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This article is about a preparation of cannabis leaves and flowers. For the similarly-named cannabis pipe, see Bong.
Process of making bhang into a drink
A bhang shop in Jaisalmer, Rajasthan
Woman selling cannabis and bhang in Guwahati, Assam, India

Bhang (Hindi: भांग) is an edible preparation of cannabis used in food and drink in the Indian subcontinent. Using mortar and pestle, the buds and leaves of cannabis are ground into a paste. To this mixture, milk, ghee and spices are added. The bhang base is now ready to be made into a heavy drink, thandai, an alternative to alcohol; this is often referred to casually, if inaccurately[citation needed], as a "bhang thandai" and "bhang lassi". Bhang is also mixed with ghee and sugar to make a purple halva, and into peppery, chewy little balls called 'golee' (which in this context means candy or pill in Hindi).[1]

In some sections of rural India, people attribute various medicinal properties to the cannabis plant. If taken in proper quantity, bhang is believed to cure fever, dysentery, sunstroke, to clear phlegm, aid in digestion, appetite, cure speech imperfections and lisping, and give alertness to the body.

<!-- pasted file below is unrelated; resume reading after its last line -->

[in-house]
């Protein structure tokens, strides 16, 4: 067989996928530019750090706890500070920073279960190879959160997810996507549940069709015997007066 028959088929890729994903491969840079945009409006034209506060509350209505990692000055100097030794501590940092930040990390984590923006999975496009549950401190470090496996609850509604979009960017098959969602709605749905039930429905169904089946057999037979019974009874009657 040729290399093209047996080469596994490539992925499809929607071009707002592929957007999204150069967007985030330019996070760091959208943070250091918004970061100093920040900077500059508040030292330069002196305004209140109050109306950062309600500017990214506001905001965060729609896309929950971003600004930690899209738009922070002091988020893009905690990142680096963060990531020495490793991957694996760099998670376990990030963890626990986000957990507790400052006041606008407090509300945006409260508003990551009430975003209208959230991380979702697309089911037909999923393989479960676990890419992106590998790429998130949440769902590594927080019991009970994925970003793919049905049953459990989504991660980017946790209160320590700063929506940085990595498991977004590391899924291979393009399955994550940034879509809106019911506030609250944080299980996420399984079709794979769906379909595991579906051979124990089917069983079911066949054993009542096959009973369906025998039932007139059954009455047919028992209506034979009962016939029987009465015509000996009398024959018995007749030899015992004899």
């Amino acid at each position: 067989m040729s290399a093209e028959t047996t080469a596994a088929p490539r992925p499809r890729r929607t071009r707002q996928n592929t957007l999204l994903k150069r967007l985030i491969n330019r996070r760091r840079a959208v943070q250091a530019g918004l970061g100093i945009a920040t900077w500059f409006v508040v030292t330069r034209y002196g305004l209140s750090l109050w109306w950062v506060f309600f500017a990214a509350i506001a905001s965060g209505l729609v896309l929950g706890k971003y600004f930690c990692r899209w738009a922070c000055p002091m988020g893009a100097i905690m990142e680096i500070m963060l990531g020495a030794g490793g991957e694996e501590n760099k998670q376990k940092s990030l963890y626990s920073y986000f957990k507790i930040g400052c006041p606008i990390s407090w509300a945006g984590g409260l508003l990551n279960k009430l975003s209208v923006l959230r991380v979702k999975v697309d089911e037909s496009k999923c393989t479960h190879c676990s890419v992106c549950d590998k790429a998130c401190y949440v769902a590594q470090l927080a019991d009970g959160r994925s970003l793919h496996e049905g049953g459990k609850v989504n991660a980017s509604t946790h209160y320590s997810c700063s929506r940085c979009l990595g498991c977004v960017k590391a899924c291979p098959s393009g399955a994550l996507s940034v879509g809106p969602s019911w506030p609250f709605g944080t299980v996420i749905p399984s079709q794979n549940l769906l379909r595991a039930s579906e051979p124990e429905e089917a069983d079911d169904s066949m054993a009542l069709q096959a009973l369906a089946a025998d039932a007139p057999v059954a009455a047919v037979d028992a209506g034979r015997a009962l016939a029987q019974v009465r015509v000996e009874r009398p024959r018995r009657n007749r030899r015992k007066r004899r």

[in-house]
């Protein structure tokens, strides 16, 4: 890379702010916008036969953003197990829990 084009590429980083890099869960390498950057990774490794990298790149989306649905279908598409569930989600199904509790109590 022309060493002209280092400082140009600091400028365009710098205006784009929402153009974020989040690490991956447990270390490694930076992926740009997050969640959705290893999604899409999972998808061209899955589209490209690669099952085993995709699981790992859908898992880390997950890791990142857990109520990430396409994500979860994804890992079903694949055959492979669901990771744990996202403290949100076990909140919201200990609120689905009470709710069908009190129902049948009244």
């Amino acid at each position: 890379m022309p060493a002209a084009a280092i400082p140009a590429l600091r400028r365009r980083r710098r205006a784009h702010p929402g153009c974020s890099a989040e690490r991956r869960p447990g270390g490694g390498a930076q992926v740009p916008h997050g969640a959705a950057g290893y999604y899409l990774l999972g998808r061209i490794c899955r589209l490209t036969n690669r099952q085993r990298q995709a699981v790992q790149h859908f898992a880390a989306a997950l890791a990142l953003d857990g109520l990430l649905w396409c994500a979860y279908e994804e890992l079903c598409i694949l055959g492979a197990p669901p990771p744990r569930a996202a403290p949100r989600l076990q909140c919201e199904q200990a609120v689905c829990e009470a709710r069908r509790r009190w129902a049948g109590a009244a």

Indian subcontinent[edit]

Bhang has been used as an intoxicant for centuries in the Indian subcontinent.


Bhang has been used in India since Vedic times, and is an integral part of North Indian culture. Sadhus make use of the amazing effects of bhang to boost meditation and to achieve transcendental states.

In 1596, Dutchman Jan Huyghen van Linschoten wrote 3 pages on "Bangue" in a work documenting his journeys in the East, also mentioning the Egyptian Hashish, Turkish Boza, Turkish Bernavi, and Arabic Bursj forms of consumption.[2]

The historian Richard Davenport-Hines lists Thomas Bowrey as the first Westerner to document the use of bhang.[3]

See also[edit]


  1. ^
  2. ^ Burnell, Arthur Coke & Tiele, P.A (1885). The voyage of John Huyghen van Linschoten to the East Indies. from the old English translation of 1598: the first book, containing his description of the East. London: The Hakluyt Society. pp. 115–117.  Full text at Internet Archive. Chapter on Bangue.
  3. ^ Davenport-Hines, Richard (2001). The pursuit of oblivion: A global history of narcotics 1500—2000. London: Weidenfeld & Nicolson. pp. 1–2. ISBN 0297643754. 

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